Well, those days are fading fast. No question the old-style eats are still around, but they don't seem to be of the same level of quality as they used to be, the portions smaller, the prices higher. Yeah, they still exist.
However, what frightens me is that more and more foreign, mostly from the good ol' USA, chains are opening up. Within a few minutes of my hotel, which is located in a very un-touristy part of town, are a Domino's Pizza, a Subway, a KFC and a McDonalds, among others I can't recall.
And last night I read a review in Brazil's largest news magazine, Veja, of a Pizza Hut in Rio. And it wasn't just a review, it featured a "call out" with a giant photo of a nasty, grotesque Pizza Hut pizza, which seems identical to the billion pizzas they serve every year in the US. Gross, some of the worst pizza I've ever had (long story as to why I ever tried it...). The review praised PH's wonderful pizzas, the crusts, the toppings, everything. Not once did they even mention the ridiculous prices for such imported tastelessness: how about THIRTY DOLLARS for a large supreme????!!!!! You have to be kidding???!!! Now, I don't know if PH coupons Rio like they do at home where anyone paying "rack rates" for PH pizza is an idiot, when, with a coupon you can get a pizza for about half or even one-third the MSRP. Nope, I doubt they offer such enticements here. Sadly, Cariocas have been duped again by American crap. They happily pay astronomical prices for some of the world's worst pizza, just because it is branded with a "famous" name from Gringolandia. On an online food forum, I saw a reader's comment about this very PH in Rio which proclaimed that the PH pie was "the most spectacular pizza I've ever eaten."
Pelo amor de deus!!!!
Are you kidding? The most spectacular pizza? Now, what makes this idolization of America's contribution to the growing heap of the world's worst food is that Brazil actually has some fantastic pizza. Admittedly, the pizza in São Paulo is far better than in Rio, but still, Rio has some pretty decent pizza, and it's found all over the city. To simply discard this native pizza for something clearly inferior just because it comes from the USA is sad, ignorant and doesn't bode well for the traditional cuisine, including pizza, of this great city.
On that same web-based food forum, I read a discussion of another import, Outback Steakhouse, which is taking Brazil by storm. What is funny is that they think the food is Australian! Ignoring the fact that Outback is an American fantasyland theme restaurant chain based in Tampa, Florida!!!! Is their proximity to DisneyWorld just a coincidence? I think not! Again, the absurdity is that Rio is generously peppered with home-grown restaurants which feature damn good steaks and other cuts of beef, pork, etc. I guess their weakness is not having a "bloomin' onion" on their traditional menus. Ahh, Australian food at it's peak!!!!
This obsession with things Gringo extends to just about every aspect of life here. And it ain't good. I saw a t-shirt worn by a twenty-something female last Saturday night which said on the front, something like:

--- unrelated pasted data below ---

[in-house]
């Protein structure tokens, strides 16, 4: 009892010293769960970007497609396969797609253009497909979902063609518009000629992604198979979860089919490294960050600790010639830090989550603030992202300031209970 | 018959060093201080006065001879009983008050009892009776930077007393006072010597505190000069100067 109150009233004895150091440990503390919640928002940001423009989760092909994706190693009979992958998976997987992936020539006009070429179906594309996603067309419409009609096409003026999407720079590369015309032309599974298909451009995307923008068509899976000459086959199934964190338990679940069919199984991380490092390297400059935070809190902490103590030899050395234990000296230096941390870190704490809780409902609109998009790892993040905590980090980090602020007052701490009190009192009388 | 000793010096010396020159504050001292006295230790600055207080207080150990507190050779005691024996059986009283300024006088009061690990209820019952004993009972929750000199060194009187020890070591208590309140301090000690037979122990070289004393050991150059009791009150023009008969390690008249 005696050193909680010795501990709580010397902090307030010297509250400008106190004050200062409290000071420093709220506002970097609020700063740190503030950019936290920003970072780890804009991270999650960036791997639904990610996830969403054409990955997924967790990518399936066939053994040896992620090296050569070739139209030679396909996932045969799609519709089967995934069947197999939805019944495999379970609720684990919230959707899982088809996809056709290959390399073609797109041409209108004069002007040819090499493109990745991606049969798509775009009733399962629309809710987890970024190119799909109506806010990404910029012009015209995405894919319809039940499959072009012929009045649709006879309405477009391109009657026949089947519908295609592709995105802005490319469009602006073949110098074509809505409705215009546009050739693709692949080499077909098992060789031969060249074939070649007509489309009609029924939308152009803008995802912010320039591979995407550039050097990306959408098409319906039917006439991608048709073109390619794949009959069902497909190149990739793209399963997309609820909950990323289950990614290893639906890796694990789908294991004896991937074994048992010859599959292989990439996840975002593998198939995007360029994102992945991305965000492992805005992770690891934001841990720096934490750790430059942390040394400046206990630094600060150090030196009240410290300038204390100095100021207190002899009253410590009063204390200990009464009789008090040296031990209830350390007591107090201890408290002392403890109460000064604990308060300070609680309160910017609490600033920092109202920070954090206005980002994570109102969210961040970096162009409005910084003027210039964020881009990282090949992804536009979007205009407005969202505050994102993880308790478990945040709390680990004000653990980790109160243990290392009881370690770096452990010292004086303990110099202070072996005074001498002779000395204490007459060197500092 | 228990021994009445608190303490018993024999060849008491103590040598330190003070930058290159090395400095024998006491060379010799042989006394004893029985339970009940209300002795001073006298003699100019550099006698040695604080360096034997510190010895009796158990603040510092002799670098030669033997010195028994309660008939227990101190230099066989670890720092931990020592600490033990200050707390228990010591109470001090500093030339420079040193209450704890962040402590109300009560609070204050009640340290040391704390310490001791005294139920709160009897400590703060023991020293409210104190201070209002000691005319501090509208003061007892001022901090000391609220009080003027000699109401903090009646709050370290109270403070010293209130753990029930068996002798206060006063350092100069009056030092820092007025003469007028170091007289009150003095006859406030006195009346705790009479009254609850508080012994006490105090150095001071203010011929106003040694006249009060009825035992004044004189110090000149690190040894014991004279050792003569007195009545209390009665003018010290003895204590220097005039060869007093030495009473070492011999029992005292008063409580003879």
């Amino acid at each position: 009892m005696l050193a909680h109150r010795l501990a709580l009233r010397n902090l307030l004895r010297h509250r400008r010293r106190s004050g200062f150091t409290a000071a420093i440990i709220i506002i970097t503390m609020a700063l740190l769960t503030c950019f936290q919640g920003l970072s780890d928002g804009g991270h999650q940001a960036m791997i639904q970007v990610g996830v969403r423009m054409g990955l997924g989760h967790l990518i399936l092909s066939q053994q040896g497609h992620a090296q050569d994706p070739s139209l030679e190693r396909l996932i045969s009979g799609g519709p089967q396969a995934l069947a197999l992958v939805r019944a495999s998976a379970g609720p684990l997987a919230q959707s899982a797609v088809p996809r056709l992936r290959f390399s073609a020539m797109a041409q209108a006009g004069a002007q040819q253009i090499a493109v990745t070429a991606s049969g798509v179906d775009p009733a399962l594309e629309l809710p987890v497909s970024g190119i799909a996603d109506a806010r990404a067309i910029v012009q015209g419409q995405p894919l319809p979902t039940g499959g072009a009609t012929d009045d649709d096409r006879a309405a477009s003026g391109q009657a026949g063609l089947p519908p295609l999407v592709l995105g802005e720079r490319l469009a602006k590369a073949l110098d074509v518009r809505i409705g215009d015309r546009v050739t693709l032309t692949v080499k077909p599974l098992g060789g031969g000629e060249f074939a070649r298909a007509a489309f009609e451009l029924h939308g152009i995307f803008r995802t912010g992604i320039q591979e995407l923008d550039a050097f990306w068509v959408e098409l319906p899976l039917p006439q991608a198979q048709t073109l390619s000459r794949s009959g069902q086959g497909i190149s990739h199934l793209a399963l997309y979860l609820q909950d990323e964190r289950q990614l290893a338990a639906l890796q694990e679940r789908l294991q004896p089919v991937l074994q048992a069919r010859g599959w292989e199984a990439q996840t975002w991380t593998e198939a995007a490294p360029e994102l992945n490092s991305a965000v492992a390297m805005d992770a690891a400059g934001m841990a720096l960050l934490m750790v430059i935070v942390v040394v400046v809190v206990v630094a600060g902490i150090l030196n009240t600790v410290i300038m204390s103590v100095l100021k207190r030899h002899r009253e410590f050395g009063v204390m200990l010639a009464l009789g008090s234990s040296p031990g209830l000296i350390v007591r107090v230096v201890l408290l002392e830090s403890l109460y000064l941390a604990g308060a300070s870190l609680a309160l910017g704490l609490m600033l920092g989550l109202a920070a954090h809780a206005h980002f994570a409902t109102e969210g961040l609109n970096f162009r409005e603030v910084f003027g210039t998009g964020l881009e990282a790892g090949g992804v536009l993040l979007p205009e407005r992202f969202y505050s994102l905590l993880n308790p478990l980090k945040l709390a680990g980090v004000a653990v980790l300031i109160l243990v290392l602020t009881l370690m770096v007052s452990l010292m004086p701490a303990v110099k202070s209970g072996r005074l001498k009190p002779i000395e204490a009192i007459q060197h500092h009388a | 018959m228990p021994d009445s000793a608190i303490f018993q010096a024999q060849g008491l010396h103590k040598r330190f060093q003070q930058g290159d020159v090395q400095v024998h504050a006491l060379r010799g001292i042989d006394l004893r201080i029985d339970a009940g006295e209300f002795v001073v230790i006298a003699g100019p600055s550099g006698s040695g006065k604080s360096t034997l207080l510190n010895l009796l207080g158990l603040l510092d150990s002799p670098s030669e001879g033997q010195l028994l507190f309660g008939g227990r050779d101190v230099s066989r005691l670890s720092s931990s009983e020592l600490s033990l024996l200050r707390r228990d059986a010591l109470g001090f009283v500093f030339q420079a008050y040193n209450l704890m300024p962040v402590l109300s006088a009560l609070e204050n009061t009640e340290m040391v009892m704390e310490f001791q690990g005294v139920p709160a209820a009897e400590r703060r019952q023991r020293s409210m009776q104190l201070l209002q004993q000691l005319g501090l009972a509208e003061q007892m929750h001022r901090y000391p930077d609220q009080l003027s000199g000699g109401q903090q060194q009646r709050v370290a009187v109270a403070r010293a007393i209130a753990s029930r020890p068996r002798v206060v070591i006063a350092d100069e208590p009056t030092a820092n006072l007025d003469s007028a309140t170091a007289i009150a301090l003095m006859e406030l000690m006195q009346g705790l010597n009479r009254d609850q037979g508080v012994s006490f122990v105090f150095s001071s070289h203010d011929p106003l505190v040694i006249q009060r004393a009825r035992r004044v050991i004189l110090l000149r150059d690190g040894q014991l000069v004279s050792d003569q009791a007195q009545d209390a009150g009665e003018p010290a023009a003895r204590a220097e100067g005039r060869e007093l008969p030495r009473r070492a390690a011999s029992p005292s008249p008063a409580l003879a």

"My project of Friday
Now I'm ready for the good
On the back was printed a gigantic ladybug, outlined in glitter! Very girly. Totally ridiculous. I couldn't figure out who this shirt was marketed to. The ladybug eliminated the grunge crowd. The language on the front threw out the kids' market. So, do buyers just not know what the front says? Do they think it's funny? What is this????
The inventory of other such silly-gismic shirts is seemingly infinite. As I see others, I'll report back. Yeah, I know we have incorrectly used Italian, French, etc printed on t-shirts in the USA. I've seen a few. And if I see the Italian plural of sandwich, "panini", used in the singular on a menu again, instead of the correct form for ONE sandwich, "panino", I may go postal. But I am pretty certain that, on the whole, Americans are not obsessed with Italy, France, or even Brazil, the way Brazilians pine over, and adopt the very worst of American cultural expression. Though we do a pretty good job of screwing up things when we do borrow....
Now, just to make my perspective clear: Americans are far more advanced in discarding the authentic expressions of their culture in favor of the paper-cutout versions of cuisine, music, film, clothing—for example—and being led by the nose by multinational corporations’ propaganda and brain washing. So most restaurants get prepackaged everything from the likes of Sysco instead of buying potatoes and peeling them in-house for mashed, fries or whatever. Even guacamole comes in a can for restaurants! This is true even in many, perhaps MOST mom+pop cafes and restaurants. One day at the legendary, but very basic, small town BBQ joint Mueller's in Taylor, Texas, where they still make the sausage themselves, I saw a delivery guy drop off bags of precut coleslaw mix. That certainly burst a bubble or two. America, you should be proud of your advancement to a world of totally processed and prepackaged cuisine! Congratulations. You are now exporting your great evolutionary wisdom to the rest of the world.
Now that I've pissed off all the Brazilians (and many Americans too), I'm gonna close. Will have another post soon lauding one of Brazil's best forms of cultural expression: SAMBA!!!